On the defensive end his length and athleticism will provide no small sum of highlight-reel blocks. His size at the three will ensure that no team in the nation will match up with this frontcourt. With Gordon, Brandon Ashley and "Zeus" (Tarczewski), there may be games where the opposing team gets few rebounds. The domination down low will be Arizona's biggest advantage.
Gordon's role is going to be to exert his will on the opposing team. With his talent level, he will be able to do that on each side of the court, each and every game.
With Grant Jerrett's exit, Brandon Ashley locked down the power forward slot. Well, at least to start the season. The lineup options are intriguing for Miller, but because Gordon will be playing the three, Ashley will start. This may change as the season progresses (Rondae Hollis-Jefferson may end up being too good).
But whatever the lineup is, Ashley has a big role to play. His length and athleticism make an imposing frontcourt. Alongside Tarczewski, the size inside for the Wildcats is imposing.
But if the Wildcats are to be as good as they can be, Ashley needs to add some post offense to his game. Last season he struggled if he got the ball down low. A lot of times he would try to back down but would end up stumbling or throwing up a wild shot. A few simple, but quick, back-to-the-basket moves would give him one more option to dump the ball.
If he can become an offensive threat on the block, supplementing the nice mid-range shot he added to his game last season, Arizona's frontcourt will be one of the best in the last decade.
Direct traffic, shepherd the herd, captain the ship—whatever you want to call it, T.J. McConnell is the point guard on a team bursting at the seams with talent. His role is going to be to instill a calm on the court (last year was a constant storm) and distribute, distribute, distribute the ball.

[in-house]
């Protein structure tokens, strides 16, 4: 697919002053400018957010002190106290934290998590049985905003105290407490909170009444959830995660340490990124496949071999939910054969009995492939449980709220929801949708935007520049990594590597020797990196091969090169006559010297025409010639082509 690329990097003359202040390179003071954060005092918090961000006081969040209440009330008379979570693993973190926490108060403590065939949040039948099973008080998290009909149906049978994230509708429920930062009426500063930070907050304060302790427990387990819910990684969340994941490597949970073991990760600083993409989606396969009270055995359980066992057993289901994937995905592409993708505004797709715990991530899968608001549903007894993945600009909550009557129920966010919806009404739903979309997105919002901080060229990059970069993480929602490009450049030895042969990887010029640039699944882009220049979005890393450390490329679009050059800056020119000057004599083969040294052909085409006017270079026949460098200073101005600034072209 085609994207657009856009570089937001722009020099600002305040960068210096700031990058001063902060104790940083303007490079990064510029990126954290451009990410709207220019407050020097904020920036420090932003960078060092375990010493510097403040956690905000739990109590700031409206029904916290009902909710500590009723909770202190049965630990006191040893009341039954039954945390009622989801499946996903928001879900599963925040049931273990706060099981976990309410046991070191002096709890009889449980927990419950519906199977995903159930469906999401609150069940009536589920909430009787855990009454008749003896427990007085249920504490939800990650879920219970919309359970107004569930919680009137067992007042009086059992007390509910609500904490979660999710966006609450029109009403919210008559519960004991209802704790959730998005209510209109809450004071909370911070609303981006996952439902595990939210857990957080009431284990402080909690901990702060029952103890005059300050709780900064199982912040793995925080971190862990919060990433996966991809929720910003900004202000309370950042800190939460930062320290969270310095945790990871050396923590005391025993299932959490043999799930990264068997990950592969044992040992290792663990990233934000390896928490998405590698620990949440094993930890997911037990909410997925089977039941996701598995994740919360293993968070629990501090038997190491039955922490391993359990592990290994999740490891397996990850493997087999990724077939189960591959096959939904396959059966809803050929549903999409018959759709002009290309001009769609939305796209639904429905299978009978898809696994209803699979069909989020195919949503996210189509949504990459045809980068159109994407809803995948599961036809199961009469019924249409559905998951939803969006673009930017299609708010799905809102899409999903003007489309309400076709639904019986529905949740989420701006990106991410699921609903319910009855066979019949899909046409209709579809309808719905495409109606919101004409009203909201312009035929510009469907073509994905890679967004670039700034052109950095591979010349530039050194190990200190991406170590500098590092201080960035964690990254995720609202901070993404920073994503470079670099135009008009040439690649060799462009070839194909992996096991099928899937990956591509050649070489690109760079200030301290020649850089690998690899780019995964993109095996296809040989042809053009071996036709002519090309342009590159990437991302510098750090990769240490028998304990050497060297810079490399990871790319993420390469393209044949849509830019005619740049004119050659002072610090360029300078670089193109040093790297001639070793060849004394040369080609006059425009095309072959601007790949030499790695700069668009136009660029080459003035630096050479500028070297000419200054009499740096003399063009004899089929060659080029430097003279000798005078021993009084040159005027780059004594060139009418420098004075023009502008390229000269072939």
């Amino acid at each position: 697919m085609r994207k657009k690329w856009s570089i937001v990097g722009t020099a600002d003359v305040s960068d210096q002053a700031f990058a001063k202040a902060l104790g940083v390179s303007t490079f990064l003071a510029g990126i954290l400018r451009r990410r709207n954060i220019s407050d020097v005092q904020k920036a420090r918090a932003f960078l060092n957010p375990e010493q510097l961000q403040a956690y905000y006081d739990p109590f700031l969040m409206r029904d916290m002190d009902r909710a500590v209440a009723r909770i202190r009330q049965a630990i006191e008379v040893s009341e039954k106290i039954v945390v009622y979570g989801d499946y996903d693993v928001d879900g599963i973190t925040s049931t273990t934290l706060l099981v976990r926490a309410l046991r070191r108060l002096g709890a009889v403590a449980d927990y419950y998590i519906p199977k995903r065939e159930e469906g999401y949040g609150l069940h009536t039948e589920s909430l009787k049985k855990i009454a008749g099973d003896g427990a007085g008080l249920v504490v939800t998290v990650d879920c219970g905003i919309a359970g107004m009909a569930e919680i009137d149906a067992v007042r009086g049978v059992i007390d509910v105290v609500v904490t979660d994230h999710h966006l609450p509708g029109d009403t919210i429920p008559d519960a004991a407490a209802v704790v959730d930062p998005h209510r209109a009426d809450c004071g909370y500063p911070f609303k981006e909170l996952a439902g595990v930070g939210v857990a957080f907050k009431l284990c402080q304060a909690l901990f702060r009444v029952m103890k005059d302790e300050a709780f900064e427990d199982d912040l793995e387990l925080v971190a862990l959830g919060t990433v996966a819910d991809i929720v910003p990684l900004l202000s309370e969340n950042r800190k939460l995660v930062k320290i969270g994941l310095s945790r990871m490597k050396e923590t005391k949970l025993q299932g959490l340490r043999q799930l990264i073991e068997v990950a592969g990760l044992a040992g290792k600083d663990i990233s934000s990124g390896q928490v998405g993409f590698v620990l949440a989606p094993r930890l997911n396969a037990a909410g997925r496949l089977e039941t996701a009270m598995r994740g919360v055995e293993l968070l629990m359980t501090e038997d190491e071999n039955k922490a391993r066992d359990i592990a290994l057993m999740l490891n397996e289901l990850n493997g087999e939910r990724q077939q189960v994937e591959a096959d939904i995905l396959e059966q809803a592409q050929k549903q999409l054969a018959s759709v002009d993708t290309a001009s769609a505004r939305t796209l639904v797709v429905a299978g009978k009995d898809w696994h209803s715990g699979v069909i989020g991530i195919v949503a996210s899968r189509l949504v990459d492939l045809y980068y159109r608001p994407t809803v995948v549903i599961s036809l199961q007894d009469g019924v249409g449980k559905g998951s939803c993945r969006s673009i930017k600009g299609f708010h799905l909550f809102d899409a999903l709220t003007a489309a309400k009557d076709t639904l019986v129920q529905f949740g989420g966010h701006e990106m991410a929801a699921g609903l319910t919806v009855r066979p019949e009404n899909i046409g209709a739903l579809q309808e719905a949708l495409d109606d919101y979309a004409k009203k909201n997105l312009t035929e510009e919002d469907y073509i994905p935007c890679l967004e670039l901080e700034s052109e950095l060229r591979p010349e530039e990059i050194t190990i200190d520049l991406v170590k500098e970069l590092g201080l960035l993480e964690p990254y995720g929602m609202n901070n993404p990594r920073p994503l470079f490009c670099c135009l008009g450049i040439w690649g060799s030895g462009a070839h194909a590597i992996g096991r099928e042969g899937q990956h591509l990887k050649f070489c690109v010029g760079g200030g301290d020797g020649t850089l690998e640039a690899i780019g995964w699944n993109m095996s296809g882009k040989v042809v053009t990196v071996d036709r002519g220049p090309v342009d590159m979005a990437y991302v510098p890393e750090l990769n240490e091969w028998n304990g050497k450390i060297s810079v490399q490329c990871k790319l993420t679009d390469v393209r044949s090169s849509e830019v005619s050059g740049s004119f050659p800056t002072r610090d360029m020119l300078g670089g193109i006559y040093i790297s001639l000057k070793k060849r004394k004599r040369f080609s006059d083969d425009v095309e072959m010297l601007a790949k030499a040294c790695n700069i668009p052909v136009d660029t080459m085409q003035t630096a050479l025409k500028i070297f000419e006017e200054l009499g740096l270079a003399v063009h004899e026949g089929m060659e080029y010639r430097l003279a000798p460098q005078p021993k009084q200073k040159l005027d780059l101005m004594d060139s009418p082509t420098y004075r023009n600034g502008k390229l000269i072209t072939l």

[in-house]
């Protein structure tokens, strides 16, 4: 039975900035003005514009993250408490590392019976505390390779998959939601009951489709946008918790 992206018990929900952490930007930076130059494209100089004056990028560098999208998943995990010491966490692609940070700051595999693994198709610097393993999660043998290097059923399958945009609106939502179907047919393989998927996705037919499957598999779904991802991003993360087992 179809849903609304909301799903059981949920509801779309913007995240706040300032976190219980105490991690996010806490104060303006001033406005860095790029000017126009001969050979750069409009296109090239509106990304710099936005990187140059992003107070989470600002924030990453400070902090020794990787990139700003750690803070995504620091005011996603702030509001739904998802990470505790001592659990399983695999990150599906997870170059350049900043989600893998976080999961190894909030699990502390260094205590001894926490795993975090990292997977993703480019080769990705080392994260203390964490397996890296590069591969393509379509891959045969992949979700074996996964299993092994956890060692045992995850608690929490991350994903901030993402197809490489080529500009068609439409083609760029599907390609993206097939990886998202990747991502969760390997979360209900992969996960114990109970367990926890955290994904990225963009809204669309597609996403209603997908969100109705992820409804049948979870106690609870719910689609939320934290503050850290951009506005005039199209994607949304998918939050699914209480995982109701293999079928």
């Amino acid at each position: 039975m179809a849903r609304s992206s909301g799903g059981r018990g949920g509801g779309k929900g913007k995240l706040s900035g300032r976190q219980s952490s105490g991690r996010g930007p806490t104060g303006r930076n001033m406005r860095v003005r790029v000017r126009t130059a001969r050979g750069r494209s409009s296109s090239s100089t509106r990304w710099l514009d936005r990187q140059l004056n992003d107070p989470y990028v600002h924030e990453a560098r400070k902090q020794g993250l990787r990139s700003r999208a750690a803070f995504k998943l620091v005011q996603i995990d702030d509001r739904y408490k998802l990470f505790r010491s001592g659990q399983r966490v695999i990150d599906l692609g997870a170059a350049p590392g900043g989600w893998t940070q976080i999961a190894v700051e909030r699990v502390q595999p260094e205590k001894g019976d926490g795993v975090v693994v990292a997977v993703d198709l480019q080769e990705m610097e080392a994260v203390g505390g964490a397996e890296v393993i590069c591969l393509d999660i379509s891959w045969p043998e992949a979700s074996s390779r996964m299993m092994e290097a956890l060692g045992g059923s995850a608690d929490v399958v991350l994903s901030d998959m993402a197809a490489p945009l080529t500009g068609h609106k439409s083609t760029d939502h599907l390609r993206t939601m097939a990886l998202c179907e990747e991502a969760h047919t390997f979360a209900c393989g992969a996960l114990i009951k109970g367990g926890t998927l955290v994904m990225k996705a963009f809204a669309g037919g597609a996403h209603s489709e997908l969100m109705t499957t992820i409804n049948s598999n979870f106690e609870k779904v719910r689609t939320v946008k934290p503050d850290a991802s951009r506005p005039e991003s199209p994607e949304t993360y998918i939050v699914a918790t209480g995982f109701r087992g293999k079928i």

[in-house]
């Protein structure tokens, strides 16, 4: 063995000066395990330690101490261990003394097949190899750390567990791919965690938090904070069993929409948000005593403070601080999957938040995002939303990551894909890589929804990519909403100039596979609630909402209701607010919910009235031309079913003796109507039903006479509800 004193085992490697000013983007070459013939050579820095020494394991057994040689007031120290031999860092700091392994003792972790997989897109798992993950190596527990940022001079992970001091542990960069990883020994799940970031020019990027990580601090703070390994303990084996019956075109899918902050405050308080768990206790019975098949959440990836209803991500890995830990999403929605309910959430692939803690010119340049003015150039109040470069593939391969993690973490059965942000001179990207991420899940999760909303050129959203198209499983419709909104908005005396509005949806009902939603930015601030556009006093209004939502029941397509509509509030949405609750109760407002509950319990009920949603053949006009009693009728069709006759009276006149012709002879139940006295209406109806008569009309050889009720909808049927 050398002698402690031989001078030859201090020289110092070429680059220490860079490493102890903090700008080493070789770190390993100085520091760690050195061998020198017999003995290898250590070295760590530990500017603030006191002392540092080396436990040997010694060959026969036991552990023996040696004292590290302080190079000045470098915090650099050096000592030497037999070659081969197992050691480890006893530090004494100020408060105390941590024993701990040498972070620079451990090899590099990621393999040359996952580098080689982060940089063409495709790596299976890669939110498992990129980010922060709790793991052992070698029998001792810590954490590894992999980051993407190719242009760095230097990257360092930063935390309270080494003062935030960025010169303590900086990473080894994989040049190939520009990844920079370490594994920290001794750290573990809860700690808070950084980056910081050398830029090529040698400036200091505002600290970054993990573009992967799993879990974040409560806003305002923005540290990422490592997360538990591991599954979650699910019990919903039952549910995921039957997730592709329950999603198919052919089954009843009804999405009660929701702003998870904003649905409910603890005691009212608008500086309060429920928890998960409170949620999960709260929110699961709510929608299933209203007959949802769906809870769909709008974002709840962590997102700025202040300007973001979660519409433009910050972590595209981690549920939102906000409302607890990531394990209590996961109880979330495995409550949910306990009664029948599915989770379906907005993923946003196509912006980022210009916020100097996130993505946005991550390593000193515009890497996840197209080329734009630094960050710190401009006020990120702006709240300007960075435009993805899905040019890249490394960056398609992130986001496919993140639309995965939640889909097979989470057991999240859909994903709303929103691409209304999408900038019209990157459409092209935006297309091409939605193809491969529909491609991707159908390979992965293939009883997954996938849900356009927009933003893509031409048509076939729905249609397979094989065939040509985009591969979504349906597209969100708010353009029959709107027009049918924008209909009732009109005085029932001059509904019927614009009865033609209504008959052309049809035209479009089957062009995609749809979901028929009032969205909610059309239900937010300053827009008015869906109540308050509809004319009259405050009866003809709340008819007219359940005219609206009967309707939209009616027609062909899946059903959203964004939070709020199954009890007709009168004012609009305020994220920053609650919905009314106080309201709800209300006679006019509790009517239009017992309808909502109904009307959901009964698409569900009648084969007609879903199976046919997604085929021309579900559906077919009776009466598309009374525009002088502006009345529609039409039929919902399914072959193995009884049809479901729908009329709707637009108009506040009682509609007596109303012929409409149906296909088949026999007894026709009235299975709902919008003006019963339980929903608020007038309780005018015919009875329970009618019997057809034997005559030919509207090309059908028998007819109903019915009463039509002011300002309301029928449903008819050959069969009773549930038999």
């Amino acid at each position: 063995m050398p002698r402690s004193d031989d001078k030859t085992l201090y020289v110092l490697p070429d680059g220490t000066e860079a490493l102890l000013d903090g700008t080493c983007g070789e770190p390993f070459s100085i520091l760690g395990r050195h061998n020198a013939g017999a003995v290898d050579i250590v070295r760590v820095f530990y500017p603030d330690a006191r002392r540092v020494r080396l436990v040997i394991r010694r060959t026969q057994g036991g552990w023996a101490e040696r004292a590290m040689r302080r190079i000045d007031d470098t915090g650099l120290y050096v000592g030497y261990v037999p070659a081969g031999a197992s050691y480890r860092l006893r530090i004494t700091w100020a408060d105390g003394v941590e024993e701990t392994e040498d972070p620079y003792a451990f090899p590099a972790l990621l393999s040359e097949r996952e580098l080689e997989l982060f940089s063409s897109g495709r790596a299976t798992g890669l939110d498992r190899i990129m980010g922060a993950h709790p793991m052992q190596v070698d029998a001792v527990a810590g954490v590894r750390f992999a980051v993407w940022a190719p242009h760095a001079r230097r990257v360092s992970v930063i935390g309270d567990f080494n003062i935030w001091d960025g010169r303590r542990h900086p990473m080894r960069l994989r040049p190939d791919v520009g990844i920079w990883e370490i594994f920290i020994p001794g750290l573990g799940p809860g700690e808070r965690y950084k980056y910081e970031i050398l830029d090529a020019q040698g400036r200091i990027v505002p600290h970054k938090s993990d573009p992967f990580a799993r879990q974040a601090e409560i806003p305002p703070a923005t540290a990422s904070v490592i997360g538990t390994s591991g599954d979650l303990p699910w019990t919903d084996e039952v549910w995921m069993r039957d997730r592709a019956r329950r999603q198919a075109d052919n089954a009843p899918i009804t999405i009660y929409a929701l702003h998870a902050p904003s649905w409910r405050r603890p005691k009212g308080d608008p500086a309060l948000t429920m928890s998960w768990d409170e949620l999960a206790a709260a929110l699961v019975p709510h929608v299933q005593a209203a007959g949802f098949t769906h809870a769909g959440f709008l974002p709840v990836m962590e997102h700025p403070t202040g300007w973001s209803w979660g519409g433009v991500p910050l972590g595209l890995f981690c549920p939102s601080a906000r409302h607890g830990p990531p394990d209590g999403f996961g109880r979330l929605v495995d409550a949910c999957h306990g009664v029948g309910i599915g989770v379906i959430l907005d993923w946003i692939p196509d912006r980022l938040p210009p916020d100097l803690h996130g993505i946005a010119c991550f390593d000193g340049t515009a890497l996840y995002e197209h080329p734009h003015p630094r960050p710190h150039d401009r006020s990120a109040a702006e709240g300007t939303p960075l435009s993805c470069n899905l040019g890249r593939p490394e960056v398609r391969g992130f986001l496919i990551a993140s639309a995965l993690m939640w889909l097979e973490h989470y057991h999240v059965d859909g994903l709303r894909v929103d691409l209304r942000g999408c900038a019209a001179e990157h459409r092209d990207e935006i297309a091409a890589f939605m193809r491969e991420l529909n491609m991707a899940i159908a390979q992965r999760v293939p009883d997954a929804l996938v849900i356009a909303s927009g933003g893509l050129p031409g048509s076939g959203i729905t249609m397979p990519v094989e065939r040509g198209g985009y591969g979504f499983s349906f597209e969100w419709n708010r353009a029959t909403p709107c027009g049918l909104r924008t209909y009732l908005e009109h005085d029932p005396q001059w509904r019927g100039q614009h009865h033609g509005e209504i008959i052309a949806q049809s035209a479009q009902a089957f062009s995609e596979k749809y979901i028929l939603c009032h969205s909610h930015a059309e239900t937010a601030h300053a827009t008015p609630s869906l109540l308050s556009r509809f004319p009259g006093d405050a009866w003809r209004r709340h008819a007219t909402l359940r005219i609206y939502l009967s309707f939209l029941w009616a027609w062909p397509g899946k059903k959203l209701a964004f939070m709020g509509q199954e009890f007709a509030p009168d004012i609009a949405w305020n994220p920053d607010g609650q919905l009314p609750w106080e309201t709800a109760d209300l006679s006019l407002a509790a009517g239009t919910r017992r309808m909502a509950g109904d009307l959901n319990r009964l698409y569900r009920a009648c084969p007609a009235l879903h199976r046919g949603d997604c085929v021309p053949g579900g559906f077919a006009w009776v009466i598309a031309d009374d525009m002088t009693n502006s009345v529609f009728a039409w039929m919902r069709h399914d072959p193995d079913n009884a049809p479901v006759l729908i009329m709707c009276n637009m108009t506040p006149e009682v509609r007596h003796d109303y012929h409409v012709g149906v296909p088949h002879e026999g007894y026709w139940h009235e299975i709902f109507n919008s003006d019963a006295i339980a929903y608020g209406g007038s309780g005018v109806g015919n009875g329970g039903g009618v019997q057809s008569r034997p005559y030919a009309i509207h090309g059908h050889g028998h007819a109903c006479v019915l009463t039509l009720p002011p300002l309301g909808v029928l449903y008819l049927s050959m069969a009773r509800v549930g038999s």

McConnell shouldn't have much trouble. As a sophomore at Duquesne, in a very good conference and passing the ball to guys like Sean Johnson and B.J. Monteiro, McConnell averaged 5.5 assists and was one of the best in the nation in assist-to-turnover ratio.
This season as a junior, passing to guys like Aaron Gordon, Kaleb Tarczewski, Nick Johnson, Rondae Hollis-Jefferson and Brandon Ashley, it is hard to imagine how he is not near the top of the national assist stats. On offense, that will be his job—get the ball moving in Sean Miller's motion offense and knock down a few open shots here and there.
On the other side of the ball, he is another tenacious defender and will head the pack-line defense out front. His heady play on both sides of the ball is going to make Arizona very hard to beat.
The progression of Kaleb Tarczewski in his freshman season was slow but steady. Bit by bit Tarczewski improved. By the end of the year he rarely had a poor outing and was consistently playing very good basketball.
He may have stumbled out of the block but now he is running full steam ahead. And at 7'0'' tall, he has long strides. Now adjusted to the college level, Zeus will be an absolute force down low. He will dominate on the glass and change nearly every shot that comes his way. He's not going to score a ton, but Arizona doesn't need him to.
His role on this team is to hold down the middle of the floor on both ends, and to be a threat with his back to the basket and a threat when a guard is coming down the lane to the rim. Tarczewski is perfectly built to do that and last year prepared him to do so.
After two years of starting, the 2013-14 Arizona Wildcats are officially Nick Johnson's team. The star players ahead of him are gone and it is time to take the reigns.
Johnson is a very talented off-guard. He has all the tools to be a great college player. What has plagued him has been his confidence. For most of his freshman year he seemed to question every shot.
Near the end of last season this was again the case. In the first eight games of the Pac-12 season, Johnson averaged 11.25 shots a game. In his last 12 he averaged 7.5. And this wasn't because he was playing or shooting poorly. Over the last part of the season he shot 41 percent, compared with 43 percent at the beginning.
He just started to question his game. And you could see his hesitation. So many times he had open looks and would take a dribble instead. Or he would have an open lane but pass. Slight hesitation in a game as fast as basketball and the opportunity is gone—the moment passed.
Johnson is best when he doesn't have a conscience. He is best when he is just able to go out and play. Why he begins to think so much on the court I do not know. But as the unquestioned leader of this season's team, his confidence should be sky-high. If this is the case, Arizona has one more dynamic threat to add to all the other pieces.